The truth was dismissed a long time ago, ever since he entered the campaign. Nothing he says has credibility. Not even his worst decisions, which may be rendered ineffective or revoked if it suits him. Those who count his misrepresentations have recorded three lies, inaccuracies or exaggerations per day since he arrived at the White House. There are a handful of such misrepresentations – at least a dozen – in the State of the Union address, according to the first reviews, starting with the false benefits that he claimed credit for during his first presidential year, and – most outstanding of all – the good economic progress, as if it were due to his judgment and way of governing.

The only certainty is his intentions, which he showed from the beginning, and which are not exactly kind. Most notably, indefinitely maintaining the legal limbo that surrounds the Guantanamo Bay detention facility, which George W. Bush established to address the global war against terror with a free hand and thus circumvent American legal guarantees, the Geneva Conventions concerning humanitarian treatment of prisoners of war and United Nations conventions on human rights.

It is strange that Donald Trump has taken a year to sign the order that turns Guantanamo into a permanent prison, revoking Barack Obama's first order, signed upon entering the White House, which ordered a closure that never happened. The order was blocked by Republican congressmen, many of them supporters, like Trump, of waterboarding or drowning with water as a method of legalized torture and who did not approve a budget to close the facility and authorize the transfer of the inmates to prisons in the U.S.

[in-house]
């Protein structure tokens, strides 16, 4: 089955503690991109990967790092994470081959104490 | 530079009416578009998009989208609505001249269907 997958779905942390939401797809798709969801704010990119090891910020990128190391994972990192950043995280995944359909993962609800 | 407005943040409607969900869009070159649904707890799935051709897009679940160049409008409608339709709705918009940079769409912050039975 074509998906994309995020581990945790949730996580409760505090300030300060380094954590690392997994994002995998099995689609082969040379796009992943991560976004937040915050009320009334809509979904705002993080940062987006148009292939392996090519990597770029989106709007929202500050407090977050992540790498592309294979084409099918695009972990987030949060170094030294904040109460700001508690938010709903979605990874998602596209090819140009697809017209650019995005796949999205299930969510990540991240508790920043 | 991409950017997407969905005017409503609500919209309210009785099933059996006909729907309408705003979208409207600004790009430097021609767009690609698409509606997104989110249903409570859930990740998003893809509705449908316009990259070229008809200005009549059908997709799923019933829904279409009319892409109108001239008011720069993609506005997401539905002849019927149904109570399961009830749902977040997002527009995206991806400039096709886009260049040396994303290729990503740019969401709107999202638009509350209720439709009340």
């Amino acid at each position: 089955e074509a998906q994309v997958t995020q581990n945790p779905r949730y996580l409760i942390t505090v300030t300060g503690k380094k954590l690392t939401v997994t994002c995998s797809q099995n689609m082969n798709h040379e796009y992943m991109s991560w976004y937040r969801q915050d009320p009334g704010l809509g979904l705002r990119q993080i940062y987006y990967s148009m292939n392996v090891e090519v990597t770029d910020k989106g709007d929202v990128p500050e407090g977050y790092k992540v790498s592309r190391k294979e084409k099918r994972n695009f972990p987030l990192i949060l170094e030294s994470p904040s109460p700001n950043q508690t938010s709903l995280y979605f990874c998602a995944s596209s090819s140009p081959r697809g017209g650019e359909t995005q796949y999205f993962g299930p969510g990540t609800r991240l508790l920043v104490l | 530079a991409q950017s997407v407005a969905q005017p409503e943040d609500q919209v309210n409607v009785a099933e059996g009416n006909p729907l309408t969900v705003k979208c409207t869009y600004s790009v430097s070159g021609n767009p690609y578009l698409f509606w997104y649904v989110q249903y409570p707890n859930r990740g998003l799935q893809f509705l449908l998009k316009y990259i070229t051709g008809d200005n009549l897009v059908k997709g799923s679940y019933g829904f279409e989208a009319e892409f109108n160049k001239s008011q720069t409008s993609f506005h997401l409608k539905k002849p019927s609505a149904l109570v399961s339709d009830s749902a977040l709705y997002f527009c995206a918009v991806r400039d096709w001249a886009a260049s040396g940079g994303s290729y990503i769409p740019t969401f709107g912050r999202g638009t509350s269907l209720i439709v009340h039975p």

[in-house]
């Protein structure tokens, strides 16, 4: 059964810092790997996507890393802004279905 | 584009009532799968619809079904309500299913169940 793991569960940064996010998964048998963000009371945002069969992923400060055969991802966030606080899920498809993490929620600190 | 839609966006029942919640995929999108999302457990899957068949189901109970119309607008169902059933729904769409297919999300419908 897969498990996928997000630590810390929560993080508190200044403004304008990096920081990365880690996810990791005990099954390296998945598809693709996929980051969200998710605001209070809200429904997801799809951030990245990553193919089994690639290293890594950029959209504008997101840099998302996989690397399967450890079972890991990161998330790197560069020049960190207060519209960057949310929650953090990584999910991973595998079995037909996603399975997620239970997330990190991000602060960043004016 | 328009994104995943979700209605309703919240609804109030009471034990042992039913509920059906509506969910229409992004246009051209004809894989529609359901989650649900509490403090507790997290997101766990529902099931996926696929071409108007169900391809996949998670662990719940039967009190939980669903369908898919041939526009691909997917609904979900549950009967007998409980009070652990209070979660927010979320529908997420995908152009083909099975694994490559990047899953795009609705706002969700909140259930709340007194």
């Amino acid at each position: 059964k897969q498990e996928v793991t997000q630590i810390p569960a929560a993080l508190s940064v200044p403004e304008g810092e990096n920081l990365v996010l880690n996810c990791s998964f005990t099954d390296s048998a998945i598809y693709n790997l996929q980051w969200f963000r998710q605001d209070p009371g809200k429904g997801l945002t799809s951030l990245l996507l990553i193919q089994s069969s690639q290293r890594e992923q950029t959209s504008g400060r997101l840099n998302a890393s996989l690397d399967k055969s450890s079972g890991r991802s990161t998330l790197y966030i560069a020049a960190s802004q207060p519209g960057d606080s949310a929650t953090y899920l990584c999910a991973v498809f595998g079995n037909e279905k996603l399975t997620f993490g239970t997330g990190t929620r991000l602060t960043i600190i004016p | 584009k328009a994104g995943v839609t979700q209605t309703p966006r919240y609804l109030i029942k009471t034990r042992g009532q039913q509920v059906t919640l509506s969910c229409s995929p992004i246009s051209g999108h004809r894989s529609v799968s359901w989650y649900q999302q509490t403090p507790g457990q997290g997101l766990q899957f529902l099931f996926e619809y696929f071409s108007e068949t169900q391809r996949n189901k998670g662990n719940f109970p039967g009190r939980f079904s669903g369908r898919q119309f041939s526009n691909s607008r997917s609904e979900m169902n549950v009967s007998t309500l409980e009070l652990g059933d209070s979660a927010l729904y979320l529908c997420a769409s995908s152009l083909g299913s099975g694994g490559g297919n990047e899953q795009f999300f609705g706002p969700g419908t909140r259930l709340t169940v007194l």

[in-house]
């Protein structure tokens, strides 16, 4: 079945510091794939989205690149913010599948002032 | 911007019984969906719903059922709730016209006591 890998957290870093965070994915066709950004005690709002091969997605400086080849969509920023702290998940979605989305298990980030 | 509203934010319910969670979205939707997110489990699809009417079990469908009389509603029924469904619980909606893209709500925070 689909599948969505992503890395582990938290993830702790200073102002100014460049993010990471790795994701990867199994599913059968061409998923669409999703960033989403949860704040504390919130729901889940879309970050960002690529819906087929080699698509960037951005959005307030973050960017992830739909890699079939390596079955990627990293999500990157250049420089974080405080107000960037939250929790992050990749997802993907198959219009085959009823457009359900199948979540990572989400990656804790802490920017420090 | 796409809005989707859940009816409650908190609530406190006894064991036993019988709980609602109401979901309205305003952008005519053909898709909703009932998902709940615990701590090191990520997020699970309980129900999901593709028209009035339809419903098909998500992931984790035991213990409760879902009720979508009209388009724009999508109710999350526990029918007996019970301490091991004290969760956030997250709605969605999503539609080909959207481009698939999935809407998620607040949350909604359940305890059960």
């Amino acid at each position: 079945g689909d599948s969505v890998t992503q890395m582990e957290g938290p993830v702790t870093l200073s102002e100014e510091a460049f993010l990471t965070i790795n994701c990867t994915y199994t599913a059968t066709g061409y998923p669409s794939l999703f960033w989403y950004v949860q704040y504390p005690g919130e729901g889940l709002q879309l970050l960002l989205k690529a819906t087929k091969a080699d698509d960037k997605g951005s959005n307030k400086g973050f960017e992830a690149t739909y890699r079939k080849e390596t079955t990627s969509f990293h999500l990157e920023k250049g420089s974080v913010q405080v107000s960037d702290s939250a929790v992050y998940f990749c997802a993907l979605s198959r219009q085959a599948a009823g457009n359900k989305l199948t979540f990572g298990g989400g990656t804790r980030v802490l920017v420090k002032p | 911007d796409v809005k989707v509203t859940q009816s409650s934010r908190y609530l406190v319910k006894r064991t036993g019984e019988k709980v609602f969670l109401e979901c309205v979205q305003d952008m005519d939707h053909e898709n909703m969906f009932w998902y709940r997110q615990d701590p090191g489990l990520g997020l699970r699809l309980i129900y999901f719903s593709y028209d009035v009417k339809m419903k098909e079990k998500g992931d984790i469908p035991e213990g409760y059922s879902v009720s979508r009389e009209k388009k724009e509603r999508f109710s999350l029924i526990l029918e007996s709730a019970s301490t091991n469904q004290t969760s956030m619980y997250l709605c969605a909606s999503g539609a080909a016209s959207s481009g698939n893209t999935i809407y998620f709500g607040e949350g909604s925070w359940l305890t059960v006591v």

Trump's position is not different; his defense of torture adds to his fixation with Obama’s presidency, which Trump would like to erase every last trace of. As for the stain of Guantanamo, Trump has added an even bigger mark, which links immigration with crime and terrorism and justifies the construction of the wall with Mexico, the revocation of family reunification and the limitation of visas with economic criteria.

Of Trump's many lies, there are some funny ones, like when he talks about “precious clean coal” – coal being a black mineral, dirty and polluting – to justify his withdrawal from the Paris climate agreement. But most lies are sinister. This is the case of “A new tide of optimism is already sweeping across our land,” or the assertion that “I am extending an open hand to work with members of both parties” in a country governed by a president that favors racist supremacism and a fierce division between Republicans and Democrats.

The most fake Trump is the one who reads a moderated speech smoothing over the mistakes, malice and imprecations that he usually uses spontaneously, especially when he is in front of the television typing his messages on social networks. His monotonous recitation, interrupted by the ceremonial applause of the Republican caucus, sounds hollow and is effectively hollow, but it is the only truth that matters to the conservative right, satisfied with the repeal of Obama's progressive legislation, the appointment of judges on the extreme right and tax cuts. All the lies of the world serve the truth of these crude interests. Enough is enough with a “fake” president, a teacher of “fake news” and his dirty work.